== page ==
We Minnesotans get so excited when we get to spend time outside that doesn’t involve snow shoveling, it’s hard not to want it all when designing our three-months-out-of-the-year haven.
Be smart and think about your own entertaining and lifestyle needs when considering all the options in outdoor kitchen appliances.
The workhorse of an outdoor kitchen, gas grills’ speed and convenience work best for weeknight dinners and impromptu get-togethers. If you’re looking to do more, some brands offer innovative features such as:
- Searing zone to reach high temperatures (700 degrees!) quickly to give your meat a steakhouse-quality exterior
- Rear infrared burner to deliver consistent, evenly distributed heat for rotisserie cooking
- Smoker boxes to fill prepackaged hickory or mesquite chips, which give foods a distinctive, smoky flavor
- Side burners to prepare sauces and sides like beans or vegetables or to keep food warm until it is ready to be served
- Lighting to illuminate the cooking surface for late-night grilling
Charcoal grills, smokers and/or cookers deliver flavor you can’t get in a gas grill — if you have hours to get it. Owners of the Big Green Egg rave about the unique flavor of their ribs, brisket and roasts they get in this ceramic cooker. Viking also makes a ceramic cooker, but with a stainless steel finish.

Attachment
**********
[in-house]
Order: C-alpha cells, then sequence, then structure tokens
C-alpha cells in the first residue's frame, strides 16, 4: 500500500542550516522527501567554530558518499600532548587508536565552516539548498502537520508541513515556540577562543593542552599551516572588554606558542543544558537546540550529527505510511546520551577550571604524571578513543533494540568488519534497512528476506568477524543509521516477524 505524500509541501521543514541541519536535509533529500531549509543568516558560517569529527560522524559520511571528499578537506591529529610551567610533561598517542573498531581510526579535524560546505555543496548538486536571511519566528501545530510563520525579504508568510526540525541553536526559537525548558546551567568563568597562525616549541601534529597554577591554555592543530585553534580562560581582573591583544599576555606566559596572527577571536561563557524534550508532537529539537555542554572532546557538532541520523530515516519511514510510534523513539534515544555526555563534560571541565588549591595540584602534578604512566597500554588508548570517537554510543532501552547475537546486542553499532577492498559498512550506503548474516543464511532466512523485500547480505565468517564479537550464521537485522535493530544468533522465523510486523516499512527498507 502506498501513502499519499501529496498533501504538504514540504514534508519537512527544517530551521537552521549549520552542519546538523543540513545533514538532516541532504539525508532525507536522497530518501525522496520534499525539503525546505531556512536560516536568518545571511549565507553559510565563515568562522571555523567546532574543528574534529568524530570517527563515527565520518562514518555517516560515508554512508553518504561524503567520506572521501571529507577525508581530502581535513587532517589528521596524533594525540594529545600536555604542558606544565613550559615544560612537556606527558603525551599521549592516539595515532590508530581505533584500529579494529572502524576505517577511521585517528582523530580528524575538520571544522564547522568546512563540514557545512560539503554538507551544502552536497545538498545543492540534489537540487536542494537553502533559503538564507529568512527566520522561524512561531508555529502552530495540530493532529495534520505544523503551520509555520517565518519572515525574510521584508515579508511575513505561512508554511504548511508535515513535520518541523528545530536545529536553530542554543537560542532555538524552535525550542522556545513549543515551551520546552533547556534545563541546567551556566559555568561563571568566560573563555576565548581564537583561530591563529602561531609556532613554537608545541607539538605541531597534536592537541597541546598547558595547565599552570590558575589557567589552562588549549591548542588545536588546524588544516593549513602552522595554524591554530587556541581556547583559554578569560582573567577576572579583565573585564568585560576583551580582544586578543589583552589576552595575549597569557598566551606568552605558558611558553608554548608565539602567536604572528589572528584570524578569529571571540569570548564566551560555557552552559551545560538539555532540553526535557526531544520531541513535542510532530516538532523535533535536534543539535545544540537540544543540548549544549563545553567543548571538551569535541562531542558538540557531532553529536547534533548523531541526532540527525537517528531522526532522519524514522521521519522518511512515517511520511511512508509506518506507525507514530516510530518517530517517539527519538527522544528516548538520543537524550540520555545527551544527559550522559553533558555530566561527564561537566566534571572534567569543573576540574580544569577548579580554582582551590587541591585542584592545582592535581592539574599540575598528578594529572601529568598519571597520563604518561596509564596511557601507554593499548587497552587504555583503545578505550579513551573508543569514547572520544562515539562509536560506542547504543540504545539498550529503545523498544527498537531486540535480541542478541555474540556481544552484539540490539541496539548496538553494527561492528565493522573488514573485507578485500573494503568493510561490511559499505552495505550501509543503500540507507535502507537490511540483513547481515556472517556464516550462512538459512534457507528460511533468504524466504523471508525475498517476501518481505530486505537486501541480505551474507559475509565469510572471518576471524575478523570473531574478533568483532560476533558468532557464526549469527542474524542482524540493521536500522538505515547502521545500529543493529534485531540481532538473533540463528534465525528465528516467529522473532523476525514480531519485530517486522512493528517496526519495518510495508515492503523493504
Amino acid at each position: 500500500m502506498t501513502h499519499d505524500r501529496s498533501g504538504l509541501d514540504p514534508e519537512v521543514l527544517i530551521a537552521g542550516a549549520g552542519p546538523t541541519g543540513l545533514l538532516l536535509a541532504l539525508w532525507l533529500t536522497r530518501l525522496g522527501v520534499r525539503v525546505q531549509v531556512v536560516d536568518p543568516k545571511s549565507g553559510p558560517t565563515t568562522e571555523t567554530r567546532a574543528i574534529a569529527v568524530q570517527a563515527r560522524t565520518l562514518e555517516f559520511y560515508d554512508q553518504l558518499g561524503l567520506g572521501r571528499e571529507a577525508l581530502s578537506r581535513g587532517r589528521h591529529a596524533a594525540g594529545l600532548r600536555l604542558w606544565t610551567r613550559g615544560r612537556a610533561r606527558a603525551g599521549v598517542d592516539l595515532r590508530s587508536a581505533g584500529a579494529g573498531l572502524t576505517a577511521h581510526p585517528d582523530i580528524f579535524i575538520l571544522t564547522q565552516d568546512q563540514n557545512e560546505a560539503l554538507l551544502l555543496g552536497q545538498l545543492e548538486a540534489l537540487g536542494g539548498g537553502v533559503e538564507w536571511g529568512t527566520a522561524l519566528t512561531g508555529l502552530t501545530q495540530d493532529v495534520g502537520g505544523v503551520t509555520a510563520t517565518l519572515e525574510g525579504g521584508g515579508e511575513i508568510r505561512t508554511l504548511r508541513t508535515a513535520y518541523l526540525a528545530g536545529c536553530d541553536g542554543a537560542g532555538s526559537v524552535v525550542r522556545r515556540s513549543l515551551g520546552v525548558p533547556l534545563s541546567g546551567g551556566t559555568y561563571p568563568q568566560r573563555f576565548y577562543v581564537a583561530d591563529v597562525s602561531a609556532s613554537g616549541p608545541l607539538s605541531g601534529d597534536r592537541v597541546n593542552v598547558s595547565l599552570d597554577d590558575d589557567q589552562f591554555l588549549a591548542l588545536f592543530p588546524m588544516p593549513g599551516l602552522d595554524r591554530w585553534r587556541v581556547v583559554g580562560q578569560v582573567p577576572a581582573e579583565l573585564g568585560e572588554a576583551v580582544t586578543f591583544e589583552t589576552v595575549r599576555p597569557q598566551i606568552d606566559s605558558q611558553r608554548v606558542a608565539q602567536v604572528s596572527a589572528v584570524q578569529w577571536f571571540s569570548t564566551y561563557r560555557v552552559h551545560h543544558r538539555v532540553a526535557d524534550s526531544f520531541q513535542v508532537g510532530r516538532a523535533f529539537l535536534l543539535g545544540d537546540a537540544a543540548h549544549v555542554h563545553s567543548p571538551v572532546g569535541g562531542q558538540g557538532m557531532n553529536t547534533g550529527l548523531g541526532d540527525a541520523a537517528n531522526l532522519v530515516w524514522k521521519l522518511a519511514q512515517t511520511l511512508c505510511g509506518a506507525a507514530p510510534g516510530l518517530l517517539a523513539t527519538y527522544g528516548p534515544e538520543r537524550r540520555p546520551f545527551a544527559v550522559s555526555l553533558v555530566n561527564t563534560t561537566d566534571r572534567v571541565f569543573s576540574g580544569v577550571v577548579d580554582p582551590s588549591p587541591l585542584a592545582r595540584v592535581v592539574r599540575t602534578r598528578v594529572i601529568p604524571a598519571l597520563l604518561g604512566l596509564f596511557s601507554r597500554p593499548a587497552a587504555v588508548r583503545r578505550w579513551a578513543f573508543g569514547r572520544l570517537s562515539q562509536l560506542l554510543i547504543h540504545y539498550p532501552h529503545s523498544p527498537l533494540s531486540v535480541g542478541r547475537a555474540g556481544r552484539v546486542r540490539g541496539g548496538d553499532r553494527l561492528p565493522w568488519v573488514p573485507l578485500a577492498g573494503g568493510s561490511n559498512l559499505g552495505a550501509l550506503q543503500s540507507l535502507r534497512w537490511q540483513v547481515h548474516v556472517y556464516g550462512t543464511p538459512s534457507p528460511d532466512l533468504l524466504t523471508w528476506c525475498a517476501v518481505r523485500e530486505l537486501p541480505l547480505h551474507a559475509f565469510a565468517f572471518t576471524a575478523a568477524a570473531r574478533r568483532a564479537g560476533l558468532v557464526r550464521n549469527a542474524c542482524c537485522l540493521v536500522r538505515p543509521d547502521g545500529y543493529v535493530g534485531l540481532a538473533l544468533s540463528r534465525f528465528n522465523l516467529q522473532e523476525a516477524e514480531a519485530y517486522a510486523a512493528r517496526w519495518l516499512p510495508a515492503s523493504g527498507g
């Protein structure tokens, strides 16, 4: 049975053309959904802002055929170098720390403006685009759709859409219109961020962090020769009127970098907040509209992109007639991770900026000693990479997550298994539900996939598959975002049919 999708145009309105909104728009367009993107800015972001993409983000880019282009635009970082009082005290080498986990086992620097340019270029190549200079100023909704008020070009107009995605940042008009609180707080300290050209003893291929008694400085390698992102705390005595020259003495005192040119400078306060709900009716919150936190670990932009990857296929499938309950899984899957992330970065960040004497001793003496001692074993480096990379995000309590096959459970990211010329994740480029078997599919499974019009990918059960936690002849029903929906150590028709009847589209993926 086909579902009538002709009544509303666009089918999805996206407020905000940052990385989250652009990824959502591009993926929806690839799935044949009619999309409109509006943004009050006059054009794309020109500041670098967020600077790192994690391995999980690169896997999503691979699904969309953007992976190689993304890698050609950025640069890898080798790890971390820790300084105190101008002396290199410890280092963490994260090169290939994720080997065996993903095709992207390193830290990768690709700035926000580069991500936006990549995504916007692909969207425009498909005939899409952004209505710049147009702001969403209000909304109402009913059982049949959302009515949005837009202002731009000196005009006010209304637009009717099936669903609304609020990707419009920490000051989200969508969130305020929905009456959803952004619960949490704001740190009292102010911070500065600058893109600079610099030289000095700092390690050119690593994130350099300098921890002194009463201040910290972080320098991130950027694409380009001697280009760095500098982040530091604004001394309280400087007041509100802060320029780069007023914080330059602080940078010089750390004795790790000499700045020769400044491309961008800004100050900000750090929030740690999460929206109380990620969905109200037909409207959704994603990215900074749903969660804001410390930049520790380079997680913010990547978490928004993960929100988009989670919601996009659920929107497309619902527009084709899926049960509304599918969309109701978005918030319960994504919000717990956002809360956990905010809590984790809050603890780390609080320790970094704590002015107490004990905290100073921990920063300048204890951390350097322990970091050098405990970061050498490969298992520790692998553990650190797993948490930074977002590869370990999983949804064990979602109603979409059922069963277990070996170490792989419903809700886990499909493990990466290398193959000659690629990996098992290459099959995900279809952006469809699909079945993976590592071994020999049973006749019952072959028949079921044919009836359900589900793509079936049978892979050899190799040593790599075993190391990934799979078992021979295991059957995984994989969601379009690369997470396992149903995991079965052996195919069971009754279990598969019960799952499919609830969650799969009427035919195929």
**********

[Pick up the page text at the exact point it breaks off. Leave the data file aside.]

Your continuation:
If you have the time to kick back and just grill, the extra time is definitely worth the flavor.
Cut down on the running back back and forth from your main kitchen. Warming drawers keep grilled food warm (and sanitary) once prepared and work great for make-ahead dishes from your main oven.
I’d probably end up throwing some towels in mine to keep them cozy after a late-night swim. Now if I only had a pool..
Arguably as important as the grill itself is beer on-demand. Aside from the convenience, an outdoor keg fridge makes an unbeatable conversation (and party) starter. DCS, Viking and Marvel make draft beer dispensers specifically for the outdoors.
Wine chiller/beverage center
If you’re more of a wine-o than a beer gal like me, you might consider storing your bottles outside, in the proper wine chiller, of course. Look for models with precise temperature controls, racks to accommodate various bottle sizes and minimum vibration.
Beverage centers, though less precise in temperature control, make a viable option for combination beer/wine/soda, etc. storage.
“But I already have a wine fridge!”
But your wine fridge is 55 degrees, remember? Even your beverage center isn’t designed to refrigerate food and condiments. Please don’t keep your barbecue meats in a beverage fridge!
I might not have a pool, but living in Minnesota, you better believe I have a patio heater. Fueled by a the same kind gas tank you use for your grill, these easily extend construction season into early winter (or “fall”).